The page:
Shallow Graveby The Tallest Man on Earth
The debut by the Tallest Man on Earth (alias Kristian Mattson, a youthful Swede of average height) is one of those albums that is truly difficult to convince yourself was actually made when it was made, and isn't a dusty artifact of a bygone era. The obvious point of reference is early Dylan at his most earnestly folky -- a no-brainer, especially given Mattson's richly gritty, slightly pinched voice and densely imagistic lyrics -- but Shallow Grave also hearkens back further to the rural sources of Dylan's inspiration, evoking the spirits of pre-war hillbilly folkers and Mississippi country bluesmen, and often more vividly than Dylan himself. The unvarnished but essentially clean recording quality aside, there's little to suggest that these tunes weren't recorded in the American South in the early part of the last century, on the porch of some particularly contemplative backwoods poet. Crucially though, it never feels as though Mattson is playing a character, even if in some sense he clearly is: the hard-won wisdom, sly humor, and deep-seated romance that infuse the Tallest Man's songs drip from Mattson's craggy larynx just as artlessly and effortlessly as his fiery, deftly picked guitar and banjo parts flow from his fingers. Interestingly, the duplicitous nature of persona -- and the startling lengths to which we'll go to maintain it -- forms the central thread of the album's most hauntingly resonant song, the tender yet unsettling "The Gardener," whose narrator confesses a string of murders (allegorical or actual) he's committed to preserve his image as "the tallest man" in the eyes of his loved one. Elsewhere, it can be a tall order to unravel the album's fractured narratives or make sense of its pastoral-phantasmagorical imagery (from "Pistol Dreams": "I will boil the curtains to extract the drugs of springtime/But that unicorn, he stirs up as a mule"), but it's hard to mistake the world-weary sentiment at the core of "I Won't Be Found" or the longing underlying the undeniably Dylan-esque "Honey Won't You Let Me In." A key point of disambiguation: while it may be a similarly scratchy acquired taste for some, and it's not exactly easy on the ears, Mattson's voice is a much finer vessel for melody than Dylan's ever was, and he imbues these songs with some excellent ones, immediately hummable tunes that only deepen their appeal with repeated listens. An immensely impressive and likable debut.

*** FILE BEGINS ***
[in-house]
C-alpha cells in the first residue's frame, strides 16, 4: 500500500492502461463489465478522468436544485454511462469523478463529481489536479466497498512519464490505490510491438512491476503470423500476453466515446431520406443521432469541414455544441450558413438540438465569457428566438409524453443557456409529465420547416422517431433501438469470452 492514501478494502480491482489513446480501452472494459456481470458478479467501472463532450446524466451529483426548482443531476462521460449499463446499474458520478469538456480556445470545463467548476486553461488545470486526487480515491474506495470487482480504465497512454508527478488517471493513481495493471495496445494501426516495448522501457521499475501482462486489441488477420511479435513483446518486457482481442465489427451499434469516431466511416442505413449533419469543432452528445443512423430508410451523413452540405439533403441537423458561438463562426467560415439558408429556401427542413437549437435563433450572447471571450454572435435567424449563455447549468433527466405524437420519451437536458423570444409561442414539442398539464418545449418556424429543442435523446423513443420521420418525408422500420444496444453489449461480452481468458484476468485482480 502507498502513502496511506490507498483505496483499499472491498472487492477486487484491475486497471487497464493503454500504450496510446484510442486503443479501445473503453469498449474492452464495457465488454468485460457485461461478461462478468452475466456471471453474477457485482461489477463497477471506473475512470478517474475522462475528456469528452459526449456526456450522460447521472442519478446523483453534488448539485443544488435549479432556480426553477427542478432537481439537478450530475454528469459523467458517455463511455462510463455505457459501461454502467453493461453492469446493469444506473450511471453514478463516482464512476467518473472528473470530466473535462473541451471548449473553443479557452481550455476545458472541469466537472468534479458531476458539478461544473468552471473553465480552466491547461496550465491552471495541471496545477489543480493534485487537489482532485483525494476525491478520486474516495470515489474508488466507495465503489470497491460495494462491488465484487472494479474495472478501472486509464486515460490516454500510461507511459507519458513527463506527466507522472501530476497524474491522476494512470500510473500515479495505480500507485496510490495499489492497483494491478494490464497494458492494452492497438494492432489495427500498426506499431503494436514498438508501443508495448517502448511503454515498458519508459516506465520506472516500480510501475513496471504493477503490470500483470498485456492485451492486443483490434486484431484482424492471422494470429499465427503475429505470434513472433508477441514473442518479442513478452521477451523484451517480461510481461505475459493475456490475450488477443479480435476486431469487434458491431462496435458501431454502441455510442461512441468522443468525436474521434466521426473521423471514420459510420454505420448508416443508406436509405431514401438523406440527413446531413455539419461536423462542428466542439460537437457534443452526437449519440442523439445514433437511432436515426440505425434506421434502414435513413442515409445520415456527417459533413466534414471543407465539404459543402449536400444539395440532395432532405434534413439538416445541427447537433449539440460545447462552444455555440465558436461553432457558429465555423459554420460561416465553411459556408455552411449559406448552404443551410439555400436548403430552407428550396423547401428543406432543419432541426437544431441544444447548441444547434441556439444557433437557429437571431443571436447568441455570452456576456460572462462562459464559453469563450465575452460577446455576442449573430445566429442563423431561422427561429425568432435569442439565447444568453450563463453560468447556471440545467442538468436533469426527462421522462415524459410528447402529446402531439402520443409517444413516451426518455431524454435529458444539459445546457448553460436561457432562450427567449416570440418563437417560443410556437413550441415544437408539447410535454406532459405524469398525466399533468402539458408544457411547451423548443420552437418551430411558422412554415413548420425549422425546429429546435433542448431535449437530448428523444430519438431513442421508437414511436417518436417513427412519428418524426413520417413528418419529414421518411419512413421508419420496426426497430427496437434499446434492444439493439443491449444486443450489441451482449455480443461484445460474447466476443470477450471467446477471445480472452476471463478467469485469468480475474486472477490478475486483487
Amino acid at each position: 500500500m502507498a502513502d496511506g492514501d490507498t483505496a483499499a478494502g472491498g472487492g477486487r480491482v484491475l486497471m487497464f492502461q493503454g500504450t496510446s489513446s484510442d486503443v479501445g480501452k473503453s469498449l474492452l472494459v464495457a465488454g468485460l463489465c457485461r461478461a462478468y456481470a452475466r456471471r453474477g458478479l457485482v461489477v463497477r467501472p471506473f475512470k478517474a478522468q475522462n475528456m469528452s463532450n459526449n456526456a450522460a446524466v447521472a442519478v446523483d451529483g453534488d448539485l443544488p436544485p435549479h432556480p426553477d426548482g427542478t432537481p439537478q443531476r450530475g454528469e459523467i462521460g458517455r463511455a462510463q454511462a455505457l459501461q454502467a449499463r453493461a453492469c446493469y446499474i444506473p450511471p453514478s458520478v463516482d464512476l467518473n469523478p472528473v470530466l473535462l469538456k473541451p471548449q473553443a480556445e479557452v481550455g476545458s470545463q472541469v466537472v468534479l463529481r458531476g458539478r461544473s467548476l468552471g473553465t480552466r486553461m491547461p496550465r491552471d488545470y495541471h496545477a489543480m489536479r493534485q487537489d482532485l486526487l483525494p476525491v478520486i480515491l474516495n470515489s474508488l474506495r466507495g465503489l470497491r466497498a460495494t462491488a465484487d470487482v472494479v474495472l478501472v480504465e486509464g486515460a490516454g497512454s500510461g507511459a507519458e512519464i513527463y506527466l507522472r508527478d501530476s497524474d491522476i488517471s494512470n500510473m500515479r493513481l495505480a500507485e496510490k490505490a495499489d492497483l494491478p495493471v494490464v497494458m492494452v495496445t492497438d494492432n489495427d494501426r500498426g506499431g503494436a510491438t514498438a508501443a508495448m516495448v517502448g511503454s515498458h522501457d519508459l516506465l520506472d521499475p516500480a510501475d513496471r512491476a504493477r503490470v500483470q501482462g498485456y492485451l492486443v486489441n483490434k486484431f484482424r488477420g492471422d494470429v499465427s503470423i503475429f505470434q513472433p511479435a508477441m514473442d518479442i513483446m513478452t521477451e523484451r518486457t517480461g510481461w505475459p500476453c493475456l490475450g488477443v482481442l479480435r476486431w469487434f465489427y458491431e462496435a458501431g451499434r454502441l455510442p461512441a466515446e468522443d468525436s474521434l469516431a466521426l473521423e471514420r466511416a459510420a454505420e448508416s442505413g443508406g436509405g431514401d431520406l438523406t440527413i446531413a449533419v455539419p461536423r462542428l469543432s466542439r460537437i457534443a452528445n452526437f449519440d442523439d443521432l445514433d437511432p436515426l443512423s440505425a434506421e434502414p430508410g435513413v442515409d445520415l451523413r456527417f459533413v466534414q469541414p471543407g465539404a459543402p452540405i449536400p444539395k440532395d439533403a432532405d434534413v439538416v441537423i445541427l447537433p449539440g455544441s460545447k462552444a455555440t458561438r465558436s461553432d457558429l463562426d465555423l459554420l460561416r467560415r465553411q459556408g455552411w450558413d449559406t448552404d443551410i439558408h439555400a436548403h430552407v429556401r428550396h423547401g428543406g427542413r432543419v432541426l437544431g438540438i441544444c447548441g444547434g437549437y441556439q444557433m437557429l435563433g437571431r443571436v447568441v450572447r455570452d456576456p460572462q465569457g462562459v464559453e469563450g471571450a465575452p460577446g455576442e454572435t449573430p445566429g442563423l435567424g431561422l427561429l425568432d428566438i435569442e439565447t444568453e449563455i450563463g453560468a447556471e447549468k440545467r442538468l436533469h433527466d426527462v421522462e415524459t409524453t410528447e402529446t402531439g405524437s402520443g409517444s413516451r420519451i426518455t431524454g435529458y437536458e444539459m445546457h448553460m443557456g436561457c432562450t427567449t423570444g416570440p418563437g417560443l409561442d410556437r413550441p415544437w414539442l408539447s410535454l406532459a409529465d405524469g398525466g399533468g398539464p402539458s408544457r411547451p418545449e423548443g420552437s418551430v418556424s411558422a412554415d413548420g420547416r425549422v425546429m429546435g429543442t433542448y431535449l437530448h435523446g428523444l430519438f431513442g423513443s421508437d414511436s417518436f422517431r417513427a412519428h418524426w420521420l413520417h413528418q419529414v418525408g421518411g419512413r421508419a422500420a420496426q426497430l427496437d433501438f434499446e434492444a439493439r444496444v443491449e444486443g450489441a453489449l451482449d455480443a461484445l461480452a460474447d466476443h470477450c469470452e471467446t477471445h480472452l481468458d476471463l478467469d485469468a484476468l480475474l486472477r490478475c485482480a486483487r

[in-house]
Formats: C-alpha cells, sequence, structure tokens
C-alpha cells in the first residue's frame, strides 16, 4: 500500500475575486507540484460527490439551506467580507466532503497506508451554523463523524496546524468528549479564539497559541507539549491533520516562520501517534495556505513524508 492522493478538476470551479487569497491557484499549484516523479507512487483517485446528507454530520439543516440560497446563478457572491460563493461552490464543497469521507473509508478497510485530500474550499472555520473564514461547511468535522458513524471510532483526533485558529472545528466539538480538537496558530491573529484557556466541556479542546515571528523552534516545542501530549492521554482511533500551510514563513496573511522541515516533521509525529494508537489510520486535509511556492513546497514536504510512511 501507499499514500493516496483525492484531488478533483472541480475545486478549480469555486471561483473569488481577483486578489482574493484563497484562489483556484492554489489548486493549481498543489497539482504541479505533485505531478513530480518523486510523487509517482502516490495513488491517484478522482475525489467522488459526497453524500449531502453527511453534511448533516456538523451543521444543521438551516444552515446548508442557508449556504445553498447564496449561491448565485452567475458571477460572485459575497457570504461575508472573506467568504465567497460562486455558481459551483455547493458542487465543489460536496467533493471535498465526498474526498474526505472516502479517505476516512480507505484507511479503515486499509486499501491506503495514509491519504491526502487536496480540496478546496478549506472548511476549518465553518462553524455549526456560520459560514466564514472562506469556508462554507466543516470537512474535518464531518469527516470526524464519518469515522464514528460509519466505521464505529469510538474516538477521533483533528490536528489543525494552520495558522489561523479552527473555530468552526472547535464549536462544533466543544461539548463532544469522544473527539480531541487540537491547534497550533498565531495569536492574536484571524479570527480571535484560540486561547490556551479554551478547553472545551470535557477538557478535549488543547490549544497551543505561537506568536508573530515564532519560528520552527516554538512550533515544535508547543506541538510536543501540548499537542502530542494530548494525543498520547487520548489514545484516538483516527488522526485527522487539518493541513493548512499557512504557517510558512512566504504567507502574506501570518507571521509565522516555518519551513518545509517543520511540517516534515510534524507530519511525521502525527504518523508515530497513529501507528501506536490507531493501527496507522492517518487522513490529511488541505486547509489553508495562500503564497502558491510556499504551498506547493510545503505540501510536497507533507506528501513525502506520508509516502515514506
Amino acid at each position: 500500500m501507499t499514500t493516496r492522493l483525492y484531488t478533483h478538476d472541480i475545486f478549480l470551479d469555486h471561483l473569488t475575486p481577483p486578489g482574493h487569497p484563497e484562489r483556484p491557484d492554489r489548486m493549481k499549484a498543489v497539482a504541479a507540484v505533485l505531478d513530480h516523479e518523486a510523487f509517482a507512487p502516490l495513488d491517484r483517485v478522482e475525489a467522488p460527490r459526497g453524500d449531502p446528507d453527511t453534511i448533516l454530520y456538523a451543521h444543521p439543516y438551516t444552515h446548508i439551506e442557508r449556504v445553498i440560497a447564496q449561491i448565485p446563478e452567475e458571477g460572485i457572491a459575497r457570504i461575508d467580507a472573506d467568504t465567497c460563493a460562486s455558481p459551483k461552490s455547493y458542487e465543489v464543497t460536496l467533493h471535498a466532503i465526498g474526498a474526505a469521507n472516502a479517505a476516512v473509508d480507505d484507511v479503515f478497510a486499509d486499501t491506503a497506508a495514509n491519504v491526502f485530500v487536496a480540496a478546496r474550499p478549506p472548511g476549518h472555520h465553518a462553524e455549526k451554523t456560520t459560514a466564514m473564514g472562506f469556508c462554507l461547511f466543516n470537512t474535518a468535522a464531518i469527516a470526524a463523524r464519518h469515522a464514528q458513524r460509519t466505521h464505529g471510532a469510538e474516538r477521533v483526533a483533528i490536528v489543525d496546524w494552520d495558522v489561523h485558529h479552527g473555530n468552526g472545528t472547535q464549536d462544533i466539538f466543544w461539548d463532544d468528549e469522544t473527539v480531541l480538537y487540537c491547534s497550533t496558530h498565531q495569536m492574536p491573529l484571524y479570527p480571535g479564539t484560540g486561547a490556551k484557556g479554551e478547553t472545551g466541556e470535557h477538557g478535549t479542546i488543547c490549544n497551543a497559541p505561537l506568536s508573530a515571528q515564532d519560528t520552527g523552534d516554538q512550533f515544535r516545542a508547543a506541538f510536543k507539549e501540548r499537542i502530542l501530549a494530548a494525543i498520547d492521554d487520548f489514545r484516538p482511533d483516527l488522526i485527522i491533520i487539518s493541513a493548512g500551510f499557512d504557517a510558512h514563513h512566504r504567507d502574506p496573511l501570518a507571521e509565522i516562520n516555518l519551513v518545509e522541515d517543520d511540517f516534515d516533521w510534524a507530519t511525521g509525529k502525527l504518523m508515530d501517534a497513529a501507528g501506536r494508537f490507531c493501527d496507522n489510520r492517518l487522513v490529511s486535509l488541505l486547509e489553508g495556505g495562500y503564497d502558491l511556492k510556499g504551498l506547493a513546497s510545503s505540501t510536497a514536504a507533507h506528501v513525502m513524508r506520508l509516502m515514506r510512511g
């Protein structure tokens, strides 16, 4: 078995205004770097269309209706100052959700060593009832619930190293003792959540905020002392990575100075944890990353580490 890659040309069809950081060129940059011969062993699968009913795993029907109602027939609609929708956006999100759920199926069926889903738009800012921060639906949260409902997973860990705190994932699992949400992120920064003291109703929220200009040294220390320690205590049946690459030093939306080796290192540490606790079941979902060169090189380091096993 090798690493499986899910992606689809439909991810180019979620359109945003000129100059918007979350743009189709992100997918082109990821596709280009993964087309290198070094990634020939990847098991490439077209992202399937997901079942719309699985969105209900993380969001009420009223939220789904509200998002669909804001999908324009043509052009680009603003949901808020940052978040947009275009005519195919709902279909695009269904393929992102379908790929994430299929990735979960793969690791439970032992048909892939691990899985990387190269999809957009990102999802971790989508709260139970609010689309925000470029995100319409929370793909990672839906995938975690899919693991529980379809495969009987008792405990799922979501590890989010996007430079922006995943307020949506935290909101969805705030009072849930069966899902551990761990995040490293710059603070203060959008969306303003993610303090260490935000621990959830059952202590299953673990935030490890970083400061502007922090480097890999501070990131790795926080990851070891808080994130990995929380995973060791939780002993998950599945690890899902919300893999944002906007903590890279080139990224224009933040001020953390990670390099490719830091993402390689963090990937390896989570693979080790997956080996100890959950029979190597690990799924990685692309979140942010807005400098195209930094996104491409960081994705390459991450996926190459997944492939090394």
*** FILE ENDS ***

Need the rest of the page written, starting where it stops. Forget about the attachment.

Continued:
- Release Date:
- Dead Oceans
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